Until the 1800s, chocolate was mainly served as a drink. At Hampton Court Palace, having a special kitchen ensured that it was made for the court from bean to cup.

The cacao nuts were roasted, flavoured, and the nibs were ground on a hot stone slab called a metate to form a paste. The paste was then formed into blocks known as cakes. These were then left to mature for several months. 

The cakes were then melted into milk, water or wine, which was sweetened with sugar and flavoured with spices. All of this hot, messy process took place in the Chocolate Kitchen. 

The drink was then taken into the Chocolate Room, a secure space, where the gilded chocolate pots and expensive porcelain cups were stored. It was then poured into the serving items and taken directly to the king or queen. 

Chocolate 'cakes'

Transforming cocoa beans into readily usable chocolate  was a fundamental activity of the Royal Chocolate Kitchen during the Georgian period. There the cocoa beans underwent a laborious process, which turned them into the chocolate cakes, 'cakes' in this case meaning 'pieces'. These delicious discs were stored for months on wax paper, as seen here.

The lost Chocolate Kitchen

The Chocolate Kitchen had been mentioned in many documents but its location remained a mystery. Then in 2013, one of our curators discovered an 18th-century inventory of the palace, pinpointing the location of this rare royal kitchen in Fountain Court.

The 18th-century fixtures and fittings of the Chocolate Kitchen survive – visible is the Georgian fireplace and smoke jack within the chimney, a pair of charcoal braziers, plus a folding table, cupboard and shelves.

Hidden treat

Until very recently, the Chocolate Kitchen was used as a flower store, filled with shelves, pots and vases. However, previously it had been a working kitchen that served the grace and favour apartments above.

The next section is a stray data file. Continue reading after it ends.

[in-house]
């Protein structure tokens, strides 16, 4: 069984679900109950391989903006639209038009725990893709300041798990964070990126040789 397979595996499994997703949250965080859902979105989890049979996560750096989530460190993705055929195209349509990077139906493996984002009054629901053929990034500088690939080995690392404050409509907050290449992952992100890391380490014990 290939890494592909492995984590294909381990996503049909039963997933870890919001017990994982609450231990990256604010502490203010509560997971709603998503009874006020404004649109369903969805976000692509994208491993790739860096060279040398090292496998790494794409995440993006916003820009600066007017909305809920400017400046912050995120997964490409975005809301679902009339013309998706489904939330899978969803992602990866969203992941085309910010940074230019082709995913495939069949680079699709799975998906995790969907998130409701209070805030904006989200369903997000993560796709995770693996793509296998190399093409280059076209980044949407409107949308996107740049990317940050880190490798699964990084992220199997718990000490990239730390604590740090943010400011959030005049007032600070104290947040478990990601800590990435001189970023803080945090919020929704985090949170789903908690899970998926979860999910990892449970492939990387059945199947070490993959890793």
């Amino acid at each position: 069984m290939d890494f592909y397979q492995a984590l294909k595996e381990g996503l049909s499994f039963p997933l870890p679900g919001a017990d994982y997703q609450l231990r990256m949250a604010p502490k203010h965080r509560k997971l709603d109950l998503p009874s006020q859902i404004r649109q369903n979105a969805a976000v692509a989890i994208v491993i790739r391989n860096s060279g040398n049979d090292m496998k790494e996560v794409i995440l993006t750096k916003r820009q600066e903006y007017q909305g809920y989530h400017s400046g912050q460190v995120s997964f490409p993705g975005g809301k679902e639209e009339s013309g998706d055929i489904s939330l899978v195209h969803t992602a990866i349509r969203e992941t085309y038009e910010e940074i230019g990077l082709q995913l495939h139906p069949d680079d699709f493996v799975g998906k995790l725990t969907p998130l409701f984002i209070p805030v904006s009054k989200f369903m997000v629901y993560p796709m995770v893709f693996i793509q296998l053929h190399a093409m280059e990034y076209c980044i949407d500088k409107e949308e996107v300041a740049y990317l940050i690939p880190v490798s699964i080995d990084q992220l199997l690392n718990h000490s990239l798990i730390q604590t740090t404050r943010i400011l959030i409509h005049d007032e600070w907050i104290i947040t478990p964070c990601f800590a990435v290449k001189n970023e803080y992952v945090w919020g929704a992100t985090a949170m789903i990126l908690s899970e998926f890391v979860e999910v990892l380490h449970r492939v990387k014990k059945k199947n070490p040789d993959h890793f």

Thankfully, the 18th-century fixtures and fittings all survive – you can see a Georgian fireplace and smoke jack within the chimney, a pair of charcoal braziers, plus a folding table, cupboard and shelves. 

The Chocolate Room

Just down the cloister from the Chocolate Kitchen, next to Chocolate Court, is the Chocolate Room. As with many parts of the palace, this too was recently a store that would have been used by residents of the neighbouring grace and favour apartments.

Our helpful 18th-century inventory is quiet on the use of this room, but we know from work records that the King’s Chocolate Room was next to Chocolate Court.

Today, you can see replicas of the porcelain, delftware cups and the silver chocolate pots, and serving equipment.

Did you know?

The Chocolate Room held the beautiful serving equipment used to present chocolate to the monarch.

Sweet survival

The Chocolate Kitchen is the only surviving kitchen of this kind in Britain. After careful studies, the Chocolate Kitchen was opened to the public in February 2014, with a display that retells the story of chocolate made for George I by his own personal chocolate maker Thomas Tosier.